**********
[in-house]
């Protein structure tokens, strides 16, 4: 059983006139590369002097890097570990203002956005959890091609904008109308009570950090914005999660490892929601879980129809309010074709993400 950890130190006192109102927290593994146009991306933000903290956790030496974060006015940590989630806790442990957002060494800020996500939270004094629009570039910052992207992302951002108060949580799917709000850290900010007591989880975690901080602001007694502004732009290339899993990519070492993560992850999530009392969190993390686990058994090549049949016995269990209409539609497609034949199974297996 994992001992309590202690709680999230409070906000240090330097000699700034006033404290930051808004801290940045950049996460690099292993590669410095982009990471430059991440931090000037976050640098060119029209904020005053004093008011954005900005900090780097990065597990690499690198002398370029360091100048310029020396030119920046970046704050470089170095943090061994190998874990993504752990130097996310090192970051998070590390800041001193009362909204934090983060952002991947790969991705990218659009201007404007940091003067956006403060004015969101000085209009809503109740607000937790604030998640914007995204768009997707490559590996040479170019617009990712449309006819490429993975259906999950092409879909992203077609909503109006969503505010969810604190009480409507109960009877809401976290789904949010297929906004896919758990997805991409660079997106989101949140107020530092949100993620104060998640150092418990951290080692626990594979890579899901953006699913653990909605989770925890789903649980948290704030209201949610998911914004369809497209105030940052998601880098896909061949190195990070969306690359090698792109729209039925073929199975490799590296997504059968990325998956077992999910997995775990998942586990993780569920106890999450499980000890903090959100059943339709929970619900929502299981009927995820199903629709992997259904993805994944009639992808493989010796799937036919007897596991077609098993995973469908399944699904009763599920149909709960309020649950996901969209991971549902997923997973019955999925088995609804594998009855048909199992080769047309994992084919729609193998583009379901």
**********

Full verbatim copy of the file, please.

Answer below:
[in-house]
């Protein structure tokens, strides 16, 4: 059983006139590369002097890097570990203002956005959890091609904008109308009570950090914005999660490892929601879980129809309010074709993400 950890130190006192109102927290593994146009991306933000903290956790030496974060006015940590989630806790442990957002060494800020996500939270004094629009570039910052992207992302951002108060949580799917709000850290900010007591989880975690901080602001007694502004732009290339899993990519070492993560992850999530009392969190993390686990058994090549049949016995269990209409539609497609034949199974297996 994992001992309590202690709680999230409070906000240090330097000699700034006033404290930051808004801290940045950049996460690099292993590669410095982009990471430059991440931090000037976050640098060119029209904020005053004093008011954005900005900090780097990065597990690499690198002398370029360091100048310029020396030119920046970046704050470089170095943090061994190998874990993504752990130097996310090192970051998070590390800041001193009362909204934090983060952002991947790969991705990218659009201007404007940091003067956006403060004015969101000085209009809503109740607000937790604030998640914007995204768009997707490559590996040479170019617009990712449309006819490429993975259906999950092409879909992203077609909503109006969503505010969810604190009480409507109960009877809401976290789904949010297929906004896919758990997805991409660079997106989101949140107020530092949100993620104060998640150092418990951290080692626990594979890579899901953006699913653990909605989770925890789903649980948290704030209201949610998911914004369809497209105030940052998601880098896909061949190195990070969306690359090698792109729209039925073929199975490799590296997504059968990325998956077992999910997995775990998942586990993780569920106890999450499980000890903090959100059943339709929970619900929502299981009927995820199903629709992997259904993805994944009639992808493989010796799937036919007897596991077609098993995973469908399944699904009763599920149909709960309020649950996901969209991971549902997923997973019955999925088995609804594998009855048909199992080769047309994992084919729609193998583009379901």